Drug-resistant epilepsy (DRE) is defined as failure of two adequate trials of appropriately chosen and administered antiepileptic drugs. Approximately about 30% of epilepsy patients are drug resistant. Accountable reasons to treatment failure including failure to recognize epilepsy syndrome, poor drug compliance, lifestyle factors, etc. In modern era of medicine, DRE patient should be encouraged to have early referral to tertiary epilepsy centre for presurgical evaluation. Comprehensive neurophysiology, structural neuroimaging, and neuropsychological and psychiatric assessment are regarded as essential elements. Invasive electroencephalography (EEG) monitoring in terms of subdural electrodes, depth electrodes, foramen ovale electrodes, and more advanced technique using stereoelectroencephalography (SEEG) are strong armamentarium for epilepsy surgeon. Epilepsy surgery in terms of resection, disconnection, or neuro-modulation should be recommended after a multi-disciplinary agreement.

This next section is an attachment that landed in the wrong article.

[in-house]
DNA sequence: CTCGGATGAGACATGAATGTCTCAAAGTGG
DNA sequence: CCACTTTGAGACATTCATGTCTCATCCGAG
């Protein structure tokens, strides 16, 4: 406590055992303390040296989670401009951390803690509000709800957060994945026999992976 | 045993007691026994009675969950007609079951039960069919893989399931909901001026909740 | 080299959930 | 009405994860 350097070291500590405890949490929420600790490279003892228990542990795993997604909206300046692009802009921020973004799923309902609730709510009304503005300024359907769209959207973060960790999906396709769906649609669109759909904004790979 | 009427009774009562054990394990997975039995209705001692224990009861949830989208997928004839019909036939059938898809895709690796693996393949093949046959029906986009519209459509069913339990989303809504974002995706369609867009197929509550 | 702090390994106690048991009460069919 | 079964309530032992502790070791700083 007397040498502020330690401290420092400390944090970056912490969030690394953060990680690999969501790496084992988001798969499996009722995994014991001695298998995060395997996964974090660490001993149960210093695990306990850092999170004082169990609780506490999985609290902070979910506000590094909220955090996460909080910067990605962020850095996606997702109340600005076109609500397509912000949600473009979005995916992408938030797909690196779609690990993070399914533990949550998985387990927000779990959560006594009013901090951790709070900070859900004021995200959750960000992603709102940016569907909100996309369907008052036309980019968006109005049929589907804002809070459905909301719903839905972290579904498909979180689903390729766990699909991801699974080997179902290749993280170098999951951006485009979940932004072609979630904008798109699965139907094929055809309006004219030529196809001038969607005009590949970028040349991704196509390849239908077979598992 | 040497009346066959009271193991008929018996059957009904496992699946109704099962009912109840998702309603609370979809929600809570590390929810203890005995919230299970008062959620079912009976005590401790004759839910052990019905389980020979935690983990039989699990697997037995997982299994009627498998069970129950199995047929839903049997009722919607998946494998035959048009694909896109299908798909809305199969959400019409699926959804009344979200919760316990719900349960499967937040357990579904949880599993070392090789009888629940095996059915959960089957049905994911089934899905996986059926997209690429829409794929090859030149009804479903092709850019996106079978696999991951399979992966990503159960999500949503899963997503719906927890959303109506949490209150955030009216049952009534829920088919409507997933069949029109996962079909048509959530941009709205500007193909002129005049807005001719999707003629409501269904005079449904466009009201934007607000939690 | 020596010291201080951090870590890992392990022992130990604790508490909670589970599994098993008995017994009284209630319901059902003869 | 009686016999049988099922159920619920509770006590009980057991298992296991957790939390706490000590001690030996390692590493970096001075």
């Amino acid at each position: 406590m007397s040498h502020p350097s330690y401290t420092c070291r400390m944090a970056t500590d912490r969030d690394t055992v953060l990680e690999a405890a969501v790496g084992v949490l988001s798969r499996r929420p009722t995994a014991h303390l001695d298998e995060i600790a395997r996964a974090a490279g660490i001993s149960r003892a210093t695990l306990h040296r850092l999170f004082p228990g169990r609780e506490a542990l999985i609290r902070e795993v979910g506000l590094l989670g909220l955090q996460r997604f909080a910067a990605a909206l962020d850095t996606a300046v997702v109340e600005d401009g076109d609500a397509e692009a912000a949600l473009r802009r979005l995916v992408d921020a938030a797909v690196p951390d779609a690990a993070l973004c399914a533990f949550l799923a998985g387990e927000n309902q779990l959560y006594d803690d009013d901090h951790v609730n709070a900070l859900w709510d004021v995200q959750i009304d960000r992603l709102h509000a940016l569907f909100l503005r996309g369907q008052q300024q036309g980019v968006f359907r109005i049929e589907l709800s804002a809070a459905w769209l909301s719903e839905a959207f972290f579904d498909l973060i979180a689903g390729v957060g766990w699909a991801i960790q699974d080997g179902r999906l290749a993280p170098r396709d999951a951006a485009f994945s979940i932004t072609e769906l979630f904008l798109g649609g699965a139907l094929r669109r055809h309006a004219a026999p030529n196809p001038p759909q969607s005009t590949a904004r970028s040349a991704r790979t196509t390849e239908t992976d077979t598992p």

Part of the book: Epilepsy
Meningiomas are the second common Central Nervous System (CNS) neoplasm, and are the most common benign intracranial tumor. They approximately constitute up to 30% of all intracranial tumors. They arise from the arachnoidal coverings of brain. Presentation varies and depends on size, number and location of tumors. Symptoms include those related to increased in intracranial pressure, local irritative features including seizure and local pressure effect to eloquent areas, white matter tracts and cranial nerves. Management of meningiomsa is always challenging and multi-disciplinary approaches includes surgery, radiotherapy and possible chemotherapy and immunotherapy. Among radiation therapy treatment, stereotactic radiosurgery (SRS) or stereotactic radiosurgery (SRT) is getting the popularity compared to traditional conformal radiotherapy with comparable tumor control rate.
Part of the book: Brain Tumors